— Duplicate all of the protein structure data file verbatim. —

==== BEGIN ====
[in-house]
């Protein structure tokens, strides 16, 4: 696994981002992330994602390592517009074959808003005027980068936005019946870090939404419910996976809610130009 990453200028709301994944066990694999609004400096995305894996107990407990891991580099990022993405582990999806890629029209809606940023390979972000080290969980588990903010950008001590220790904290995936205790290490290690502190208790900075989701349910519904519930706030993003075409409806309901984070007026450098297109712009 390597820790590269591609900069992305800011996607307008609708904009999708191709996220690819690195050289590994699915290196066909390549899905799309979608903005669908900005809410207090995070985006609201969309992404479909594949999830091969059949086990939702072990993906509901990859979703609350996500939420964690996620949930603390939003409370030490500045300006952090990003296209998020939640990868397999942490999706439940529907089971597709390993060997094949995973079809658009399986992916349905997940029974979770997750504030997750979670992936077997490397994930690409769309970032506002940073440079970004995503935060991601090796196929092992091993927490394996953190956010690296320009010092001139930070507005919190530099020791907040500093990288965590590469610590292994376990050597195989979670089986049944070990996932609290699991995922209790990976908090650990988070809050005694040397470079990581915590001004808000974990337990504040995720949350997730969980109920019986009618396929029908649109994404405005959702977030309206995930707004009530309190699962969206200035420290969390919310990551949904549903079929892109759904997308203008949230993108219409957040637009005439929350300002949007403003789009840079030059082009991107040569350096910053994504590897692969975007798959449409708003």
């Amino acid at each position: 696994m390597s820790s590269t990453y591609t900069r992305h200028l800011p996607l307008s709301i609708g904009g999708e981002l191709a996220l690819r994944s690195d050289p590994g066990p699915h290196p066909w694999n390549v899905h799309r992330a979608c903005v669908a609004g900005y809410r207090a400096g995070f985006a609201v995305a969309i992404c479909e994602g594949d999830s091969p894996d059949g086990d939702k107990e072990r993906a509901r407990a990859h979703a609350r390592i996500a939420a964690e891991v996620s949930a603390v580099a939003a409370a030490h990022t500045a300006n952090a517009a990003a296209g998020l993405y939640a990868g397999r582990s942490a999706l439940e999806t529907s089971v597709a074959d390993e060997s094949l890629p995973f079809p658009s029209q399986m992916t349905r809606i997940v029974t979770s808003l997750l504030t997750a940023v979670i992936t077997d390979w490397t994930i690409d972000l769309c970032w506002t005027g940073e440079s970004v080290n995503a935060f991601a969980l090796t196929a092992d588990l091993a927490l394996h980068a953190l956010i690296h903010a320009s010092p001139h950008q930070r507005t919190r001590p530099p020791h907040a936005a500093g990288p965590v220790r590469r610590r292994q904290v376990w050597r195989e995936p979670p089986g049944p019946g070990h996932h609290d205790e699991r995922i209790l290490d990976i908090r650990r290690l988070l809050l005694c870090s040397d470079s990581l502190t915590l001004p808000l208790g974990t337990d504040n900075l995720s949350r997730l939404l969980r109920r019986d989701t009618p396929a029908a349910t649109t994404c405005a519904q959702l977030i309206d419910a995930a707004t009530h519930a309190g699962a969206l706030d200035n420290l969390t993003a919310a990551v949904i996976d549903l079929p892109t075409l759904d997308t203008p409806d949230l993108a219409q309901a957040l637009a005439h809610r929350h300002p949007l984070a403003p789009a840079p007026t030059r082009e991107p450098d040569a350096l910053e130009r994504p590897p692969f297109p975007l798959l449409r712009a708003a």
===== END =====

[in-house]
């Protein structure tokens, strides 16, 4: 696994981002992330994602390592517009074959808003005027980068936005019946870090939404419910996976809610130009 990453200028709301994944066990694999609004400096995305894996107990407990891991580099990022993405582990999806890629029209809606940023390979972000080290969980588990903010950008001590220790904290995936205790290490290690502190208790900075989701349910519904519930706030993003075409409806309901984070007026450098297109712009 390597820790590269591609900069992305800011996607307008609708904009999708191709996220690819690195050289590994699915290196066909390549899905799309979608903005669908900005809410207090995070985006609201969309992404479909594949999830091969059949086990939702072990993906509901990859979703609350996500939420964690996620949930603390939003409370030490500045300006952090990003296209998020939640990868397999942490999706439940529907089971597709390993060997094949995973079809658009399986992916349905997940029974979770997750504030997750979670992936077997490397994930690409769309970032506002940073440079970004995503935060991601090796196929092992091993927490394996953190956010690296320009010092001139930070507005919190530099020791907040500093990288965590590469610590292994376990050597195989979670089986049944070990996932609290699991995922209790990976908090650990988070809050005694040397470079990581915590001004808000974990337990504040995720949350997730969980109920019986009618396929029908649109994404405005959702977030309206995930707004009530309190699962969206200035420290969390919310990551949904549903079929892109759904997308203008949230993108219409957040637009005439929350300002949007403003789009840079030059082009991107040569350096910053994504590897692969975007798959449409708003």
């Amino acid at each position: 696994m390597s820790s590269t990453y591609t900069r992305h200028l800011p996607l307008s709301i609708g904009g999708e981002l191709a996220l690819r994944s690195d050289p590994g066990p699915h290196p066909w694999n390549v899905h799309r992330a979608c903005v669908a609004g900005y809410r207090a400096g995070f985006a609201v995305a969309i992404c479909e994602g594949d999830s091969p894996d059949g086990d939702k107990e072990r993906a509901r407990a990859h979703a609350r390592i996500a939420a964690e891991v996620s949930a603390v580099a939003a409370a030490h990022t500045a300006n952090a517009a990003a296209g998020l993405y939640a990868g397999r582990s942490a999706l439940e999806t529907s089971v597709a074959d390993e060997s094949l890629p995973f079809p658009s029209q399986m992916t349905r809606i997940v029974t979770s808003l997750l504030t997750a940023v979670i992936t077997d390979w490397t994930i690409d972000l769309c970032w506002t005027g940073e440079s970004v080290n995503a935060f991601a969980l090796t196929a092992d588990l091993a927490l394996h980068a953190l956010i690296h903010a320009s010092p001139h950008q930070r507005t919190r001590p530099p020791h907040a936005a500093g990288p965590v220790r590469r610590r292994q904290v376990w050597r195989e995936p979670p089986g049944p019946g070990h996932h609290d205790e699991r995922i209790l290490d990976i908090r650990r290690l988070l809050l005694c870090s040397d470079s990581l502190t915590l001004p808000l208790g974990t337990d504040n900075l995720s949350r997730l939404l969980r109920r019986d989701t009618p396929a029908a349910t649109t994404c405005a519904q959702l977030i309206d419910a995930a707004t009530h519930a309190g699962a969206l706030d200035n420290l969390t993003a919310a990551v949904i996976d549903l079929p892109t075409l759904d997308t203008p409806d949230l993108a219409q309901a957040l637009a005439h809610r929350h300002p949007l984070a403003p789009a840079p007026t030059r082009e991107p450098d040569a350096l910053e130009r994504p590897p692969f297109p975007l798959l449409r712009a708003a």